Fears are growing among the French endurance community that the World Equestrian Games ride in Sartilly will see scandal, as controversies arising from the Compiegne FEI ride on May 23-25 rumble on.
They began with outcry on social media about the “skeletal” Bahraini entrant Shakla’s Sudden Impact, who was allowed to start. The Mayor of Compiegne swiftly announced he will not work with the ride organisers again, alleging endurance had brought his town into disrepute; the Compiegne organising team is largely the same as will organise Sartilly.
Then five senior vets who officiated at Compiegne issued a damaging open letter about the “excesses” of Middle Eastern endurance. Signatories including Jean-Louis Leclerc, a member of the Endurance Strategic Planning Group, queried the FEI’s commitment to driving through reforms, and alleged that advanced doping techniques were masking normal signs of fatigue and lameness at vetgates.
They also revealed that a raft of late-entries at Compiegne meant there were insufficient vets and officials to cope, and that too many horses needed further treatment for high heart-rates and dehydration bearing in mind the ideal weather conditions.
Concern about Sudden Impact arose from pictures taken at the first vet check. French rider and breeder Jean- Louis Tosque, who last year started an online petition demanding change, said: “This horse was seen several times by International Equestrian Federation (FEI) officials, who it let pass without saying anything. If this kind of horse was in the wild, someone would be reported for abuse.”
Roly Owers of World Horse Welfare said: “Our view as it has been throughout the endurance discussions – that effective enforcement of the rules is essential to support and protect horse welfare. Integral to the FEI rules is the Code of Conduct, which clearly states that no horse deemed unfit may compete. The photo is certainly disturbing, and could not be described as a good advert for the sport.”
A FEI spokeswoman said Sudden Impact was inspected by two different vets before and during the ride. He was eliminated at the second vet-gate for lameness but was not “metabolically compromised.” She added: “The horse was found to be lean but not emaciated, similar to many endurance athletes, including human marathon runners.”
Compiegne president Christian Dupuille likened the horse’s body condition to that of Olympic middle distance champion Mo Farah – a comparison many on social media also found inappropriate.
It later emerged that five of the yellow warning cards handed out at Compiegne went to Middle East riders for “abuse” and “maltreatment” of horses, and that a mare, L Emirita di Gallura, died after collapsing at the finish of the 160K. She had been bought from Italy by the UAE less than two weeks before, having started a ride which was abandoned due to sabotage. She was then shipped to the UAE’s UK base, then back over the English Channel to France for Compiegne. There, she was partnered with a French rider who says he tried her for just 20 minutes the day before.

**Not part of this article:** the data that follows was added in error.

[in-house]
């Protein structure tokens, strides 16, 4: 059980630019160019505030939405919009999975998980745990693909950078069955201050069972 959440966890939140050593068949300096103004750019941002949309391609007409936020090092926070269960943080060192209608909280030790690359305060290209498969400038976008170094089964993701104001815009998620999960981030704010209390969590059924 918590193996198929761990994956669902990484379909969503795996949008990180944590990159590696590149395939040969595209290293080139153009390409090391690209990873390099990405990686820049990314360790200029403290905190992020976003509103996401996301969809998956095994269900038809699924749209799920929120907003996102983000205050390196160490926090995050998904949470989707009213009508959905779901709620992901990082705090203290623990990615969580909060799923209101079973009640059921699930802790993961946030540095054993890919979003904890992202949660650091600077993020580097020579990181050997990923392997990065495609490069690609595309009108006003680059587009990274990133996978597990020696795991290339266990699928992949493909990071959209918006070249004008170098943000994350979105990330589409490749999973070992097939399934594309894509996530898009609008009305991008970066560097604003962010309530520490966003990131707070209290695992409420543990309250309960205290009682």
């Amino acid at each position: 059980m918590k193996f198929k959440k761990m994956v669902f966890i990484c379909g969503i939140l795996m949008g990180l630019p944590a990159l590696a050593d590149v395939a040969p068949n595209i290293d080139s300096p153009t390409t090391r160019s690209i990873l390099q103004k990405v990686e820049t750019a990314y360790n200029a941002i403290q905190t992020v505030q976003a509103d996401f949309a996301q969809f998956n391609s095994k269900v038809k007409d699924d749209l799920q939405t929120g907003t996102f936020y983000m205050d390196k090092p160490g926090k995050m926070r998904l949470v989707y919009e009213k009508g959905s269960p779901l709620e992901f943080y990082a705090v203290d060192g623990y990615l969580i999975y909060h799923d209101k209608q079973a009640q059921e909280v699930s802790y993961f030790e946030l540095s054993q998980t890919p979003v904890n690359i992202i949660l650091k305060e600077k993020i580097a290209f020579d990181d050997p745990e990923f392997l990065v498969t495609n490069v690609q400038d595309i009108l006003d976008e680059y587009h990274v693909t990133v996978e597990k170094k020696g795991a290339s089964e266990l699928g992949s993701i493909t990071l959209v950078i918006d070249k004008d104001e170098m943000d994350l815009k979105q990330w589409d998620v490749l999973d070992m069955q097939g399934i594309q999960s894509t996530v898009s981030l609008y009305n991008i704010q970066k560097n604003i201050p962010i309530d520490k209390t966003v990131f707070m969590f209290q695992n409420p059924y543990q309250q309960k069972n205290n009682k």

The French vets’ letter says the common Middle East practice of putting up “strange” riders may be acceptable in Thoroughbred racing but is “harmful” in endurance. Rules regarding who may ride were not among the many proposed in the recent nine-month review of the Endurance Strategic Planning Group day.
The FEI has meanwhile given its “full support” to Nicolas Wahlen, who has organised a ride in Compiegne’s historic Grand Parc for 20 years.
A FEI spokesperson said: “Nicolas Wahlen and his team are among the most experienced FEI endurance organisers in the world. They have FEI’s full support. We are sure that they will deliver a safe and successful endurance event at the Alltech FEI World Equestrian Games.
“The welfare of the horse is of the upmost importance to the FEI. We have reviewed in detail all the reports from Compiègne and are absolutely confident that FEI rules and procedures were applied correctly.”
In 2012, the French Equestrian Federation lobbied the FEI to act against doping and fractures in endurance so as to avoid a “major welfare scandal” at the 2014 WEG. This will be the first time France has hosted a multi-sport equestrian championship since the 1924 Olympic Games in Paris.
However, increased measures only started to be discussed in summer 2013, following the steroid scandals at Sheikh Mohammed’s Godolphin racing stables in Newmarket, UK which triggered closer media scrutiny of the high incidence of doping at endurance stables owned by the Sheikh, among others, in the UAE.
The FEI approved emergency new endurance rules on June 10, to apply from August 1.